Brussels has signaled that it will radically overhaul its anti-dumping practices worldwide to lessen the impact of China styling itself as a market economy later this year.
Securing market economy status is one of China’s most coveted international goals, but the EU has been bitterly divided on the subject. Europe’s most vulnerable manufacturing industries — such as steel, textiles and ceramics — have feared that MES would cost hundreds of thousands of jobs because it would weaken Europe’s ability to impose anti-dumping duties.
China argues that it automatically wins market economy status on December 11 when its accession accord to the World Trade Organization expires.
EU Trade Commissioner Cecilia Malmström acknowledged that the EU would “respect its obligations under the WTO” but would seek to hit back by rolling out an entirely new anti-dumping methodology to hold trade defenses at their current level.
“The college [of commissioners] has agreed to propose changes to the EU anti-dumping and anti-subsidy legislation with the introduction of a new anti-dumping methodology, to capture market distortions linked to state intervention,” Malmström said. “So this is a new method, it will be country-neutral and will be applied equally to all WTO countries. We are eliminating the existing list of non-market economy countries.”
A formal proposal is expected after the summer break and would need approval from the member countries and the European Parliament.
“This new methodology would lead to approximately the same level of anti-dumping duties as we have today,” the commissioner continued. “[This] is a way to both safeguard our economic interest and protect European jobs.”
European industry reacted cautiously to the commission’s idea and sought further details on how the new anti-dumping rules would be applied and whether they would be survive a challenge from China in the WTO. “The Commission was not clear on how this methodology will be applied, nor how effective it will be,” said Gerd Götz, director general of European Aluminium.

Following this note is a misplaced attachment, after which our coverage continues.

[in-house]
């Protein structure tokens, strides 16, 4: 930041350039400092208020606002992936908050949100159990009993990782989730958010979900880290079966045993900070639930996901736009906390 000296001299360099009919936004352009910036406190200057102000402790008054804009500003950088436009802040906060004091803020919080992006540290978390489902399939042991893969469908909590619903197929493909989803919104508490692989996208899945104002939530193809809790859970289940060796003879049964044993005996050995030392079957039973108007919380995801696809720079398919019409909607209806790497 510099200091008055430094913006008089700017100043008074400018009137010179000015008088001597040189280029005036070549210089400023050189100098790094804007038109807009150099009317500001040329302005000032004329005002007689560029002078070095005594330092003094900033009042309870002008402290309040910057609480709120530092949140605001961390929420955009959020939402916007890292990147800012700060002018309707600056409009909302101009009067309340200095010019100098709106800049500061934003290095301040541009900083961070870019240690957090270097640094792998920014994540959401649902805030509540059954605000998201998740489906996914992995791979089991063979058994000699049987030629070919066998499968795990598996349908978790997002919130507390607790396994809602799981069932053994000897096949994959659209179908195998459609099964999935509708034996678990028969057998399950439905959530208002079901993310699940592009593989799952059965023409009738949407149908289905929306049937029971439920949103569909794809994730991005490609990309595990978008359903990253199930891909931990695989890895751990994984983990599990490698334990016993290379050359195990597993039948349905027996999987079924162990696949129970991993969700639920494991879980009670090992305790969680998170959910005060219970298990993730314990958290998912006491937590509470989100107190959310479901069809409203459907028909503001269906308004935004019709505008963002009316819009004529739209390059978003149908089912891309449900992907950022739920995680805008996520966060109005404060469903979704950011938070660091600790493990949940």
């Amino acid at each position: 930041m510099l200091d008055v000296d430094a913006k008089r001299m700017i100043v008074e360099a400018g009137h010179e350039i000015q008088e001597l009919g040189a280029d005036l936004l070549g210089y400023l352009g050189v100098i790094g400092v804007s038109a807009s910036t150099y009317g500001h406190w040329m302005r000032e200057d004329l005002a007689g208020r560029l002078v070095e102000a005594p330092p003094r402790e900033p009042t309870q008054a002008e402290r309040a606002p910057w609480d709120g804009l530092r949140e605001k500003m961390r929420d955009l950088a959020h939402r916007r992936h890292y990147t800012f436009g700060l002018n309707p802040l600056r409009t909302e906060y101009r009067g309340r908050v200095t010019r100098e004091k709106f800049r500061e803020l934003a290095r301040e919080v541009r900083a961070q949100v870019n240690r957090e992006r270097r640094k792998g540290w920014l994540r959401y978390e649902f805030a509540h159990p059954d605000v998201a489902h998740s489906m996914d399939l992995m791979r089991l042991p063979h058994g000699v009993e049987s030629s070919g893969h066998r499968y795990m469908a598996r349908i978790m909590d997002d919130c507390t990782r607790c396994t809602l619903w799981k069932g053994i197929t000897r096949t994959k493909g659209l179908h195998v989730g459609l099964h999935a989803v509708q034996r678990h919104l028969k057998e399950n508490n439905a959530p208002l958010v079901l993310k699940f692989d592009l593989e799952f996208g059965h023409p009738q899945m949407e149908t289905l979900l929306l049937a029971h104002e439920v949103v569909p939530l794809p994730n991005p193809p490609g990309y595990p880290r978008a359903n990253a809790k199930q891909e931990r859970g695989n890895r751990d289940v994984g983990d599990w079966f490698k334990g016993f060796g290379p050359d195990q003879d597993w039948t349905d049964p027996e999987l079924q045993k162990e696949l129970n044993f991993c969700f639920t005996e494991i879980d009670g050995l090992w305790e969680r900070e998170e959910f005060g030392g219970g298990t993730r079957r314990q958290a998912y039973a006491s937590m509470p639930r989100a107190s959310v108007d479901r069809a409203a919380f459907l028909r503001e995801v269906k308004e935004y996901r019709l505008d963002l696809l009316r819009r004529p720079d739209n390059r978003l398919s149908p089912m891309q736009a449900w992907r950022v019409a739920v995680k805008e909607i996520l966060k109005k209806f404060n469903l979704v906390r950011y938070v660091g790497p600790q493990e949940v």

The dispute over China has splintered Europe. Free traders such as Britain and Sweden are supportive of Beijing, seeing the designation as an important diplomatic gesture to build strong investment ties between Europe and China. Countries such as Italy argue that Europe will be lowering its guard against a tide of unfairly cheap Chinese imports, costing the Continent hundreds of thousands of jobs.
The commission insists that its proposal does not mean that it is acknowledging that China has become a genuine market economy. In practice, however, its move to change its anti-dumping rules indicates that it will no longer be able to treat Beijing as a non-market economy in trade disputes.
People briefed on the talks said that one of the favored ways to overhaul the EU’s anti-dumping rules would be to switch to a “factors of production” model. Chinese prices would be judged not by direct comparison with another country but by studying the international cost for all of the inputs feeding into a Chinese product’s price.
This would be a significant change from the EU’s current way of determining whether a product is unfairly cheap. At the moment, Brussels can prove Chinese prices are too low by referencing the price of a comparable good in third “analogue” countries. That won’t be allowed when Beijing becomes a market economy.
Malmström also said that she would push to bolster other parts of Europe’s trade defenses. The Commission proposed reforming the EU’s trade defense instruments in 2013, but the Council has not moved forward since then. Britain, Sweden and the Netherlands have made no secret of their opposition to the reform.
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